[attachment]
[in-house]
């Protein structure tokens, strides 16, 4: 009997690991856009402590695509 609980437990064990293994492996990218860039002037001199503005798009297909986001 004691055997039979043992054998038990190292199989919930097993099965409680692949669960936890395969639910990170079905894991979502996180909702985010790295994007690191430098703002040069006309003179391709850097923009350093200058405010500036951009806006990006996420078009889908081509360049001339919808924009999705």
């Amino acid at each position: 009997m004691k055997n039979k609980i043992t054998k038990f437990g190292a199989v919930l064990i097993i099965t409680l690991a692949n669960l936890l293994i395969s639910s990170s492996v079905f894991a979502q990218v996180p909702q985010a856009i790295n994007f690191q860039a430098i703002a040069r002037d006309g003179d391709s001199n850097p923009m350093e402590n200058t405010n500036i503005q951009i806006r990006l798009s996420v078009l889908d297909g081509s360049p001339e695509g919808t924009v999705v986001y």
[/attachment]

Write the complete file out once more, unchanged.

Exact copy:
[in-house]
């Protein structure tokens, strides 16, 4: 009997690991856009402590695509 609980437990064990293994492996990218860039002037001199503005798009297909986001 004691055997039979043992054998038990190292199989919930097993099965409680692949669960936890395969639910990170079905894991979502996180909702985010790295994007690191430098703002040069006309003179391709850097923009350093200058405010500036951009806006990006996420078009889908081509360049001339919808924009999705």
């Amino acid at each position: 009997m004691k055997n039979k609980i043992t054998k038990f437990g190292a199989v919930l064990i097993i099965t409680l690991a692949n669960l936890l293994i395969s639910s990170s492996v079905f894991a979502q990218v996180p909702q985010a856009i790295n994007f690191q860039a430098i703002a040069r002037d006309g003179d391709s001199n850097p923009m350093e402590n200058t405010n500036i503005q951009i806006r990006l798009s996420v078009l889908d297909g081509s360049p001339e695509g919808t924009v999705v986001y």